29th January 2016
Today the Herald headlined with:
‘Failure to close attainment gap would be ‘disastrous’ claims education guru’
I agree. Closing the educational attainment gap between students from more affluent and deprived areas is one of the most important ambitions we should have in Scotland. However, the Herald’s ‘guru’ needs to get back to the research if he wants to continue as a ‘guru’ whatever that is supposed to mean. In the context of education it usually means something like: ‘a teacher and especially intellectual guide in matters of fundamental concern.’
Before I get to the substance of Bloomer’s ideas, I have to take issue with the ‘guru’ bit. Maybe the Herald is responsible for this but it’s always important that we don’t go around believing stuff because of alleged reputations. Bloomer is a former teacher of history who moved quickly into management and then ‘consultancy’. Anyone can call themselves a ‘consultant.’ I can see no sign of the evidence for ‘intellectual guide’ or ‘guru’ of any sort. There’s no sign of an earned not honorary PhD or of any published research into pedagogy or curriculum.
Anyhow, what is Bloomer suggesting we need to do to close the gap? Here’s an extract from the Herald piece:
‘Creating a new system where poor children attend school for more hours and take fewer summer holidays than rich children could be a solution to closing the attainment gap, according to one of the most influential education experts in Scotland. Bloomer highlighted the Harlem Children’s Zone in New York, which describes itself as a “national model for breaking the cycle of poverty” and offers extended-day schools, a ‘baby college’ with a series of workshops for parents of children ages up to three, as well as extensive nursery care. “All over the world there is a relationship between poverty and educational attainment,” he said. “Just about everybody has got the same problem to some extent.’
Ironically Bloomer touches on the actual solution at the end of the quote but it’s not developed. Instead we hear of a New York scheme long shown to have serious problems in being applied anywhere else and without the massive funding it required. I’ll come back to the ‘poverty’ issue later.
First Harlem Children’s Zone in New York is already quite old and has had a great deal of criticism which most ‘gurus’ would have read by now and stopped suggesting we adopt anything like it in Scotland. Here are some from 2010:
- It costs $16 000 per pupil per year as well as further thousands in out-of-school activities
- It requires private donations to keep class sizes small
- Results have already begun to fall after New York State made its exams harder to pass
- Just 15% passed the 2010 state English test
- Administrators can fire teachers for low class scores
Most important of all, the HCZ schools are selective and thus not representative of the wider population. See this:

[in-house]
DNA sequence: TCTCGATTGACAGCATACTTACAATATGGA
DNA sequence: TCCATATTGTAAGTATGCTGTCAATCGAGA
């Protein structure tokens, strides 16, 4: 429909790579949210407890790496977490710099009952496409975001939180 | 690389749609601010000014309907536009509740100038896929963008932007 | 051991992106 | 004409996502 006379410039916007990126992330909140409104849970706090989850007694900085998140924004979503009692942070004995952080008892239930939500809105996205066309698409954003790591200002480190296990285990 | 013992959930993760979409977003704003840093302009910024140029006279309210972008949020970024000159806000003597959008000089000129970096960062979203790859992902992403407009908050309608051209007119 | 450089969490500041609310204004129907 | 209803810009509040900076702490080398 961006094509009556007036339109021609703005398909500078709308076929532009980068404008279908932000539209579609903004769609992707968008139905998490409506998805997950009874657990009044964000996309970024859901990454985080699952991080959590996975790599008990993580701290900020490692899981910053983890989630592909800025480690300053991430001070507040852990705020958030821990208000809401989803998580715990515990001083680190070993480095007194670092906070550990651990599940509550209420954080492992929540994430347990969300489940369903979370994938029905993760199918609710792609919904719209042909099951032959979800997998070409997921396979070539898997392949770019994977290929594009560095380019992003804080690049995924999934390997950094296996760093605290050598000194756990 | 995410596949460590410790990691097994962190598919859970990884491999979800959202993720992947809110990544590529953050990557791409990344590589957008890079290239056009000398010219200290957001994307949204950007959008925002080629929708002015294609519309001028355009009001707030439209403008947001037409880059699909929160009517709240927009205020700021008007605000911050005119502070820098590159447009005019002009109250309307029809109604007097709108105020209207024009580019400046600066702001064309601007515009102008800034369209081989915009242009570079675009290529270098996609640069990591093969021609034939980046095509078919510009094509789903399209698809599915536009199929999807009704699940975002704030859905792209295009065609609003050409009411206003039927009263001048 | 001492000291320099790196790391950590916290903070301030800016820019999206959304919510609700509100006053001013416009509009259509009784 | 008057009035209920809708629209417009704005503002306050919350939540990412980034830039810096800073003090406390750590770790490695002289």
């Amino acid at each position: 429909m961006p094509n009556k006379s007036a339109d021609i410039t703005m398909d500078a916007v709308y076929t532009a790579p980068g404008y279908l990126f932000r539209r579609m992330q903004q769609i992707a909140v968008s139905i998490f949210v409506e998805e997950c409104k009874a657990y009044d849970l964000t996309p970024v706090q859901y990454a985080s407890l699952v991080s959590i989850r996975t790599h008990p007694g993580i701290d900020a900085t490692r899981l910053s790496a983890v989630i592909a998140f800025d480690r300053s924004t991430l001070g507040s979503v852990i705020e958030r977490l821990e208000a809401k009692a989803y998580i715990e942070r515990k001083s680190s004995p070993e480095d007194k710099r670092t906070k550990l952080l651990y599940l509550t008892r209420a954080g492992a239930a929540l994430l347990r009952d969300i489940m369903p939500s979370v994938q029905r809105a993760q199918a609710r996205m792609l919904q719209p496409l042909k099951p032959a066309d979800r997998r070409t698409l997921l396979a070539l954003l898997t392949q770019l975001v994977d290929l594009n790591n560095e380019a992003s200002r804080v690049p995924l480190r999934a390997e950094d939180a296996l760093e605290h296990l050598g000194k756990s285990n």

‘[C]omparing the student populations at Promise Academy with those in the nearby regular public schools is an apples-to-oranges matchup: The HCZ schools serve significantly fewer high-need learners, like special education students or kids who are learning English. For instance, only six percent of the third graders who took the 2007–08 English test at the Promise Academy had disabilities, while disabled kids made up 30, 40, even 60 percent of the test-taking pool in open-enrolment schools in the district. Only a handful of students at the Promise Academies are English-language learners, compared with 14 percent in schools citywide.
Harlem Children’s Zone, “The HCZ Project,” http://hcz.org/about-us/the-hcz-project (2012)
I could go on. Criticism of the Harlem Scheme is everywhere in the research material. It is ridiculous that ‘one of the most influential education experts in Scotland’ should be allowed, via the Herald, to persuade readers that a scheme can be lifted out of one context and placed into the Scottish. I’m reminded of the recent condemnation of the Scottish PISA scores and the daft idea that we could learn from South Korea’s system of child abuse. See:
What just about everyone else knows, despite not being ‘gurus’ is that you cannot resolve educational problems without first resolving the wider social and economic context of inequality. There’s no point faffing about with expensive educational schemes if you’re going to eject the graduates back into a world of deep inequality where regardless of the effects of the scheme, they’ll face the same discrimination as others from the same background.
Spend the effort and the political will in reducing social and economic inequality. Tax really progressively, raise the minimum wage, build more and better houses, improve and reduce the cost of transport, invest in jobs and force the elite universities to take more students from deprived areas.
Footnote: For more on how so called experts keep missing this point see: https://thoughtcontrolscotland.com/2016/10/30/shouting-operating-theatre-in-a-crowded-fire-imagining-a-crisis-in-nhs-scotland/